One of the most important bones of the body is the collar bone and its function is to secure our arms to our bodies by connecting the shoulder blade or scapula to the breastbone or sternum. Most of the strength and range of motion, which all of us expect from our shoulder joint, is possible largely due to the collar bone. Even a simple activity like raising the hands involves the use of the collar bone. Needless to say, any kind of injury to the collar bone can potentially take away a lot of strength and stability from your shoulder joint and remarkably reduce its range of motion. Collar bone fractures are particularly painful and debilitating. The collar bone being long is vulnerable to enduring a fracture is the middle. In rare cases, collar bone fractures might also occur at the inner third or outer third regions of the collar bone.
There are a number of factors that can contribute to a case of collar bone fracture. The most common ones are:
- Any strong impact directly to the middle of the collar bone, which causes a fracture in the middle third region of the bone.
- Any strong impact to the breastbone or sternum, which causes an inner third collar bone fracture.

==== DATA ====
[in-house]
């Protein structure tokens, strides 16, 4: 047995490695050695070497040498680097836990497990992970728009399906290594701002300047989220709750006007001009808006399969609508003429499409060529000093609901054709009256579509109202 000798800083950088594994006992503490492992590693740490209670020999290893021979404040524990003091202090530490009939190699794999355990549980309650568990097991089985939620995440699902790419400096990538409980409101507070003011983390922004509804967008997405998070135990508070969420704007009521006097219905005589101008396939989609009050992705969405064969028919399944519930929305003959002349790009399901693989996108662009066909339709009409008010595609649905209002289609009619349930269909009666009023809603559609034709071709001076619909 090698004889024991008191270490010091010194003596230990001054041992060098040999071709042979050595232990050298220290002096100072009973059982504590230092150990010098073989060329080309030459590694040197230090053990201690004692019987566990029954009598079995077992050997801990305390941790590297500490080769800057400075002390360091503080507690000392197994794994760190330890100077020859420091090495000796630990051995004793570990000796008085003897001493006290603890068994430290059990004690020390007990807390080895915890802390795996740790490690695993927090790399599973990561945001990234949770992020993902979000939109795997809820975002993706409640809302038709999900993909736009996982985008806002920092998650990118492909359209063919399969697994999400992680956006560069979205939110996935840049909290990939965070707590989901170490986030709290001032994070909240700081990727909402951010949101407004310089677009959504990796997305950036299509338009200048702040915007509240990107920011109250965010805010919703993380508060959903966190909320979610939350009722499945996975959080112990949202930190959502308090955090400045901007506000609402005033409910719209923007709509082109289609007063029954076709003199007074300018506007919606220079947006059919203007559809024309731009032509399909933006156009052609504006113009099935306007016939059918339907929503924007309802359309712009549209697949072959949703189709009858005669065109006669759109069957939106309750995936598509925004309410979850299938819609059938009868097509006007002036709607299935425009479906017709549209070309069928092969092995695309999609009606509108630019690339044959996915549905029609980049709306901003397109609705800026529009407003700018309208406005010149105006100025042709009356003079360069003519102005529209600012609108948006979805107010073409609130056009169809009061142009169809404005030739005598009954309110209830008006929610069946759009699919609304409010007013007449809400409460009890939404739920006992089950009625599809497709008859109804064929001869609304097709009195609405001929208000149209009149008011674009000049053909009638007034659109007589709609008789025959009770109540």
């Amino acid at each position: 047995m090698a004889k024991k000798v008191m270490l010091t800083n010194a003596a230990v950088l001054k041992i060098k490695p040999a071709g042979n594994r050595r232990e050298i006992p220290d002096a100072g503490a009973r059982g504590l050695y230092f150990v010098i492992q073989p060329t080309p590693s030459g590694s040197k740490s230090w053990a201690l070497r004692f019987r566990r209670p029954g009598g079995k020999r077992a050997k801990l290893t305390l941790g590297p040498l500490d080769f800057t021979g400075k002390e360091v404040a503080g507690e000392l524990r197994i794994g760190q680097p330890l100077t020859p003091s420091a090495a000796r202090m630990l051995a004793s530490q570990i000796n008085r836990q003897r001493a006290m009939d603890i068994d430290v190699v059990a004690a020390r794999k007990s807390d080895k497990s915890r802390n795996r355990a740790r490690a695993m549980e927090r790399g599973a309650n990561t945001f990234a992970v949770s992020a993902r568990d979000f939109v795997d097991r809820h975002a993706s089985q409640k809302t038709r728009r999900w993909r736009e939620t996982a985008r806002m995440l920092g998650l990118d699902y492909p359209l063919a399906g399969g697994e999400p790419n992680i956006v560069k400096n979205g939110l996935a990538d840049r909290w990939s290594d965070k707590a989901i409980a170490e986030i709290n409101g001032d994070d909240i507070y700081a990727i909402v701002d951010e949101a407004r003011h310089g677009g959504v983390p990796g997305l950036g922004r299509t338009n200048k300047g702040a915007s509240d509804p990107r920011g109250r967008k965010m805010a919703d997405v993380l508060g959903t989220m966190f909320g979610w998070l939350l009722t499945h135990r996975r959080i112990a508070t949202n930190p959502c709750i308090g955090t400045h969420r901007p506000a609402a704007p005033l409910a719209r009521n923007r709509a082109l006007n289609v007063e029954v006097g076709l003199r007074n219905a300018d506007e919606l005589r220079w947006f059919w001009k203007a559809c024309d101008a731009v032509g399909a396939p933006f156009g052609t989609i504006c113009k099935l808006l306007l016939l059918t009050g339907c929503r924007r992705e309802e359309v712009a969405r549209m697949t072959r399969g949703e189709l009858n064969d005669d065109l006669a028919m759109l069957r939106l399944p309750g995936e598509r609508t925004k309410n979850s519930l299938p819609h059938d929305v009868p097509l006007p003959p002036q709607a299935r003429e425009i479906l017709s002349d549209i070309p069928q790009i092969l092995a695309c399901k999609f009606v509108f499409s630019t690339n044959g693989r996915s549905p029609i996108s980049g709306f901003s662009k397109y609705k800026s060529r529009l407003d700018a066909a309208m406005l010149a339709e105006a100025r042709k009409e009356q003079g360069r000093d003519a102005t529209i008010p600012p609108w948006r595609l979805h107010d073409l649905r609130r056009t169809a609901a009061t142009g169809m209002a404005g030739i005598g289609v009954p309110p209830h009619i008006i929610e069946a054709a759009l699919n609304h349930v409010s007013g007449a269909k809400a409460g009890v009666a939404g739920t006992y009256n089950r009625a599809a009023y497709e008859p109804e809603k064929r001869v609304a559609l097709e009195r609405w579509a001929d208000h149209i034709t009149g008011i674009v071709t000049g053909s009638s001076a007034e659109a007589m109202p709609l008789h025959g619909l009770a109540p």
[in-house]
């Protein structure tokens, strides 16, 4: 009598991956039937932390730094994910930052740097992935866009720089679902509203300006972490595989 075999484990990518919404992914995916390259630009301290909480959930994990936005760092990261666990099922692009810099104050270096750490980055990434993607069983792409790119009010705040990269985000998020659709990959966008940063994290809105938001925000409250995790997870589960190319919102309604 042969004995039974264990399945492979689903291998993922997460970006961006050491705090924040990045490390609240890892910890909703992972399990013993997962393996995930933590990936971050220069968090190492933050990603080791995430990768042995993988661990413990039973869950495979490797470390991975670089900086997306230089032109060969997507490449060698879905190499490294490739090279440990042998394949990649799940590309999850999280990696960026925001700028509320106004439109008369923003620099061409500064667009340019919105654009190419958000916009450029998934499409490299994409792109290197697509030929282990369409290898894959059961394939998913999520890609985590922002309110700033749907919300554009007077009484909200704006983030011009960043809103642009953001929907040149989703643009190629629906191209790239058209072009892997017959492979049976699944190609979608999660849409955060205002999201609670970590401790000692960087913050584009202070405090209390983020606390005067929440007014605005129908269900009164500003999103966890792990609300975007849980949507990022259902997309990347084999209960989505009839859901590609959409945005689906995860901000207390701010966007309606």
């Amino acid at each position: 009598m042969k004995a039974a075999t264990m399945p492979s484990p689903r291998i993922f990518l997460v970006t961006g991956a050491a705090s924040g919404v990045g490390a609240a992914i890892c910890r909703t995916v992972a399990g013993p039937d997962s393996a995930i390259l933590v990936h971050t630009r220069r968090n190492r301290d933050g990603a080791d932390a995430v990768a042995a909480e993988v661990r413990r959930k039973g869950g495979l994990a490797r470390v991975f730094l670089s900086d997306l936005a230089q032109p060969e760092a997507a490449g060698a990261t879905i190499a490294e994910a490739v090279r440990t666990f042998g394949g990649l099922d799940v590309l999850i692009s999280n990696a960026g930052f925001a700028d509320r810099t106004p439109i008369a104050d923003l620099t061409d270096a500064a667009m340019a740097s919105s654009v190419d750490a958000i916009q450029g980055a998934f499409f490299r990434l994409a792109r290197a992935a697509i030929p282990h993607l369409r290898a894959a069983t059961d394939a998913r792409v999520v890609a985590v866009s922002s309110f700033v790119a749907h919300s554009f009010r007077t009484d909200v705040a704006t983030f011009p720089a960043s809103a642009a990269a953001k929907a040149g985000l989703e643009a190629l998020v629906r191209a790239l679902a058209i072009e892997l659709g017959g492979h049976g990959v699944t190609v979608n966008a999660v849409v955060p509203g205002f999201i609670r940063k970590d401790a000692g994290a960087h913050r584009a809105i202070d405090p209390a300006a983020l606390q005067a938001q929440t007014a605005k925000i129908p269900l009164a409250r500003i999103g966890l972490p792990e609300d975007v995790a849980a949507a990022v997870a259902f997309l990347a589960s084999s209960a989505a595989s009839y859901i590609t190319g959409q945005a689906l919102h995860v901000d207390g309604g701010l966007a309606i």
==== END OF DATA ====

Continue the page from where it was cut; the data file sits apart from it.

- Any strong impact on the side or top of the shoulder joint, which results in outer third collar bone fracture.
- Falls from a height or physical injuries can also cause the collar bone to fracture.
The usual symptoms which are found in people affected by collar bone fracture include swelling and a feeling of tenderness to touch at the affected region. Movement of the shoulder or arm usually results in acute pain and a significant amount of localized bruising can also be spotted. In severe cases, the collar bone might visually look deformed from the outside.
Diagnosis starts with a physical examination, accompanied with diagnostic tests like x-rays. With complete rest and effectively immobilization of the affected regions, healing can occur naturally over a period of time. Orthopedic doctors often tend to fully diagnose the problem by asking the patient about the history and nature of pain to determine the exact cause and severity of the problem.
For extreme cases, there can be a need to carry out express surgical repair. In these cases, the surgical procedure is followed by a period of targeted physical therapy to restore the range of motion.